spk06: Thank you for your question. Our next question comes from the line of Justin Patterson with KBank Capital Markets. Your line is now open.
spk02: Great, thanks. Two if I can. First for Tim, how do you think about the right levels of investment to just continue gaining share and coming out of this period stronger for when market conditions normalize? And then Lauren, as a follow-up to that, how should we think about the guardrails that are in place to ensure EBITDA margin expands to this year? Thank you.
spk03: Yeah, thanks for the question, Justin. In terms of the right investment level, I'd say we've got irons in the fire. We're investing in quite a number of longer-term ventures. We're investing in brand marketing. These are all investments that don't necessarily optimize for in-quarter payback, right? So I think it's absolutely essential that any company operating wall balances between more short-term investments versus venture investments on an ongoing basis and funds those venture investments from core operations.
spk01: Yeah, and on your question on adjusted EBITDA margins, we're really proud that the business that we have has a ton of operating leverage and that's allowed us to opportunistically invest in many areas of the business. We're also able to be flexible in what we're investing in. And so in the short term, You know, we said that we expect to continue to spend on brand, but that we will pull back relative to last year slightly as we go through some of this more uncertain times. We'll also be very prudent in our use of performance marketing. And as we said, we'll lean in when we see great returns, but we can also pull back in short order when we see consumer demand or partner demand changing. Over the long term, though, you know, we've talked a lot about, you know, how much leverage the business has and that we, our expectations are that we're going to return to and eventually surpass our 2019 levels. And I'll just remind everyone again on a couple of the levers that we have. So one, over time we believe we hit a logical ceiling in our brand spend and so that becomes a true fixed cost. The second is around our registered users and overall engagement on the site and how that will make all of our acquisition channels more effective. We also don't expect to have to step up change in expenses as a result of becoming a public company. And then we've talked about more recently continuing to gain leverage as a result of our maturing cost base. And we said that in areas like R&D over time.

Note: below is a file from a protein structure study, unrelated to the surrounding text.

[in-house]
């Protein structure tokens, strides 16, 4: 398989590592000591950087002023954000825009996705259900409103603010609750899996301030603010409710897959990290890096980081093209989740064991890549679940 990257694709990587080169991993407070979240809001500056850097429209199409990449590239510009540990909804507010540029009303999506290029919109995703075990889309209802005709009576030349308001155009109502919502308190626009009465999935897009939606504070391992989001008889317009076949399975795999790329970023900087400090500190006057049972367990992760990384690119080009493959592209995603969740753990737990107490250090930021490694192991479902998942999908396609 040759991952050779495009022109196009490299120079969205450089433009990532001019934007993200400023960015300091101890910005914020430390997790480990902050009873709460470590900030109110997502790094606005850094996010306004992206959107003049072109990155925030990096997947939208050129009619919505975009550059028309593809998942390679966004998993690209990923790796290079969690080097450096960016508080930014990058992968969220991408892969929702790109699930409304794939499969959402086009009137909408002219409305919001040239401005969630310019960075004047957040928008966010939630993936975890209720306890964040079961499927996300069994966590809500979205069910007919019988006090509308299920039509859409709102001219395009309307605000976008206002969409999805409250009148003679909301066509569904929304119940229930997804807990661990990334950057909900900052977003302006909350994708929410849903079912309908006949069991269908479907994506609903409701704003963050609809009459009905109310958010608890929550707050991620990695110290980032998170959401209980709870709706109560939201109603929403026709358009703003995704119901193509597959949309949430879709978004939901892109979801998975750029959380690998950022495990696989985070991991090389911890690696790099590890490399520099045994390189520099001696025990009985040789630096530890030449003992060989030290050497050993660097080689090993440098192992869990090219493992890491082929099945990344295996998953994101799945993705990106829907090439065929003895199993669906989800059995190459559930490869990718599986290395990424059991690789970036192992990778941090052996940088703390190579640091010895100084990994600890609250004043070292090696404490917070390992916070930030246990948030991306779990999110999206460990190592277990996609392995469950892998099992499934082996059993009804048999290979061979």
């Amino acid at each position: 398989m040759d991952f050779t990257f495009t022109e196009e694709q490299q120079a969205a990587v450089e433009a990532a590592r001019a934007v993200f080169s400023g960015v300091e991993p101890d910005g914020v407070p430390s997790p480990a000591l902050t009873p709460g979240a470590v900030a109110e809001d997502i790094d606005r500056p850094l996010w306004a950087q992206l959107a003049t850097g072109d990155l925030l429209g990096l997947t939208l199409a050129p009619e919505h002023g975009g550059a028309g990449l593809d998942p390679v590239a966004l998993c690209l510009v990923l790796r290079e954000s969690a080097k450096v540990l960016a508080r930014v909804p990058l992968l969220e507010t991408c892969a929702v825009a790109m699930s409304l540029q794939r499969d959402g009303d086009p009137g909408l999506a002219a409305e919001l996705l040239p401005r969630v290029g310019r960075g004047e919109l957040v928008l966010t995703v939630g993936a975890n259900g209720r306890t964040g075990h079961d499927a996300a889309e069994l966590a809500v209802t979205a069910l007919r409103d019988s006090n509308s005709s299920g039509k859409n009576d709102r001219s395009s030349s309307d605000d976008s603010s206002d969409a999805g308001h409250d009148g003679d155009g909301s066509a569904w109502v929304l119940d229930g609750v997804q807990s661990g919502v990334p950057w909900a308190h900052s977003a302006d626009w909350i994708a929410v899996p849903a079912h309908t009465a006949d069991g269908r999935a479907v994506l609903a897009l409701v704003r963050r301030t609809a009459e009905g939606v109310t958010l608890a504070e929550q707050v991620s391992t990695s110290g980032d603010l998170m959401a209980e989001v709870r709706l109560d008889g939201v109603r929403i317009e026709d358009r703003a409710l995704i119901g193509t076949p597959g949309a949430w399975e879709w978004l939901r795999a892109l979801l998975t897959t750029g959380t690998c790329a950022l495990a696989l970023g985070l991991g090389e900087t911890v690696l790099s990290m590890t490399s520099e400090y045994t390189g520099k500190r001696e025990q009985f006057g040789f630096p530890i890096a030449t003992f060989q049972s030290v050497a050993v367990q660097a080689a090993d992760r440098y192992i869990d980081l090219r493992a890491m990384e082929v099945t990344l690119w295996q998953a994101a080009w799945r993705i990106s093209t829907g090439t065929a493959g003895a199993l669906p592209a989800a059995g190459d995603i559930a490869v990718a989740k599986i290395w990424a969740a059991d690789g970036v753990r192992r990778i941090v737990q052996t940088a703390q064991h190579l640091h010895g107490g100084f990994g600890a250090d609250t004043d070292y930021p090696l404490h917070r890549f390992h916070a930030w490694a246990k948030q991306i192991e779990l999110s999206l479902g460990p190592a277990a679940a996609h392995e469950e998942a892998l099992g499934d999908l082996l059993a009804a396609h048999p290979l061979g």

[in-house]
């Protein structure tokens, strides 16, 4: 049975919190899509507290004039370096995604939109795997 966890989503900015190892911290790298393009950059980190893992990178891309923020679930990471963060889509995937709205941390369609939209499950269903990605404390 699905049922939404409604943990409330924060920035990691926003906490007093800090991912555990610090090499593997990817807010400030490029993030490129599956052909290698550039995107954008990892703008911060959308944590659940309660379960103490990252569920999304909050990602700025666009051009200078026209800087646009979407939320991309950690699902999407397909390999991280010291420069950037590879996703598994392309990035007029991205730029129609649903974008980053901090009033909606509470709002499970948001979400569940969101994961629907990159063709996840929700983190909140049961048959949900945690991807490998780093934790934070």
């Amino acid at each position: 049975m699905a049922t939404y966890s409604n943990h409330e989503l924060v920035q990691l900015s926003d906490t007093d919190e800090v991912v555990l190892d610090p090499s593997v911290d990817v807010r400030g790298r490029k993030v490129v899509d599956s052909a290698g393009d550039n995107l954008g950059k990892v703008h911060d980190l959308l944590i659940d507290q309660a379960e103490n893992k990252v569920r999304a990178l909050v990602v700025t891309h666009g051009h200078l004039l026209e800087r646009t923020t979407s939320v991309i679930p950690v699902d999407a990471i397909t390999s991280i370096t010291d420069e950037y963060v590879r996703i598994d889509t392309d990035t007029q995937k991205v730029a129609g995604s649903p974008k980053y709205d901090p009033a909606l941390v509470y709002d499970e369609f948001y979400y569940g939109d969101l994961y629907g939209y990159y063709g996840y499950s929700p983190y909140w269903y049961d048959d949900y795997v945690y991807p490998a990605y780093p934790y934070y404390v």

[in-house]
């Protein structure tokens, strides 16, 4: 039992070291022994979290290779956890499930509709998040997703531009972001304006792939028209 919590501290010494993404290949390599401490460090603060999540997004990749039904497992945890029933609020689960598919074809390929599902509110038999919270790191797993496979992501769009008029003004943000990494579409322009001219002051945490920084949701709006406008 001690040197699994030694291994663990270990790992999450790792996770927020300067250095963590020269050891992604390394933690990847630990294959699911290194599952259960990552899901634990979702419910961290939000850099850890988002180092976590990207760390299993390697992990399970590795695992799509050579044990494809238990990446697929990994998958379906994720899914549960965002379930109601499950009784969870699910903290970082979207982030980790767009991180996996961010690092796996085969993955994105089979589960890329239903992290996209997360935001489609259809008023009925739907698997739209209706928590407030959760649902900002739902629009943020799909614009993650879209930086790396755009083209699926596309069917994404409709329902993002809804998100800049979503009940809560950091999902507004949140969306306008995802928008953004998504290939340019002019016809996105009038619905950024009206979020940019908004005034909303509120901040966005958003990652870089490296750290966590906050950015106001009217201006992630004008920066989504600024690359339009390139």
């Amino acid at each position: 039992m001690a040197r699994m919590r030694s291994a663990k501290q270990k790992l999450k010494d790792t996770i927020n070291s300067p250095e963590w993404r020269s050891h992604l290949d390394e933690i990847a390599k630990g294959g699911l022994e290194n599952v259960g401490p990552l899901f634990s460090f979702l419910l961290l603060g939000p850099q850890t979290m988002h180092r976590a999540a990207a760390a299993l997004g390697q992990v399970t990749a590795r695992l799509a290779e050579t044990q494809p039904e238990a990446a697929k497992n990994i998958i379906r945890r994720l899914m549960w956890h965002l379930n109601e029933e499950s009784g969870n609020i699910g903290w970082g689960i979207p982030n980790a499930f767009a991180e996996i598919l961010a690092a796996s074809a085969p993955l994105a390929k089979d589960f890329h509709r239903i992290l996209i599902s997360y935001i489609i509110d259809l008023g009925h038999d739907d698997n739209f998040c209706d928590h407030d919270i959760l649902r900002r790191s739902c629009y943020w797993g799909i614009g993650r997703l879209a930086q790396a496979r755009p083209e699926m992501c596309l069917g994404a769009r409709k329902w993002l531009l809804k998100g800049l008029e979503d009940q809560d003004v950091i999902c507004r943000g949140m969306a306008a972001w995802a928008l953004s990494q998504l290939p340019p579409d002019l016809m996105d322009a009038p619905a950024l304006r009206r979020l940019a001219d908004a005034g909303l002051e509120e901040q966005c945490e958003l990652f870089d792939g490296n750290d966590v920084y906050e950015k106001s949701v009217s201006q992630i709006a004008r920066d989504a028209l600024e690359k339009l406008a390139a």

spk07: Thank you. Thank you for your question.
spk06: Our next question. Excuse me. Our next question comes from Yusef Squally from Truist Securities. Your line is open.
spk10: Great. Thank you very much. Good afternoon, guys. So maybe a couple of questions. But for starters, can you maybe just provide a little more color on the linearity of demand throughout the quarter? I think when you reported Q4, it was early to mid-February back then. I think you hadn't seen the tightening that you're not talking about. Was SVB kind of the catalyst that you felt um kind of turn things around in terms of maybe uh demand obviously with the backdrop of rising rates or was there anything else and kind of how how did april uh trend for you uh yeah so i'll take that one i mean short answer is is yes svb uh was a major catalyst for a step up in uh some of that tightening uh i think
spk03: you know, definitely saw at that point what I perceive to be some partners really reevaluating their internal priorities. And so, hence, you know, yeah, the timeline you outlined, you know, in March, a real step up in tightening. Sounds right.
spk10: Okay. And then I'm assuming that continues, obviously, into April. Maybe just a quick follow-up to you, Lauren. Within that 10% growth that you've outlined for Q2, I was wondering if maybe you can unpack that a little bit and help us kind of gauge your expectation for growth in credits versus loans versus others.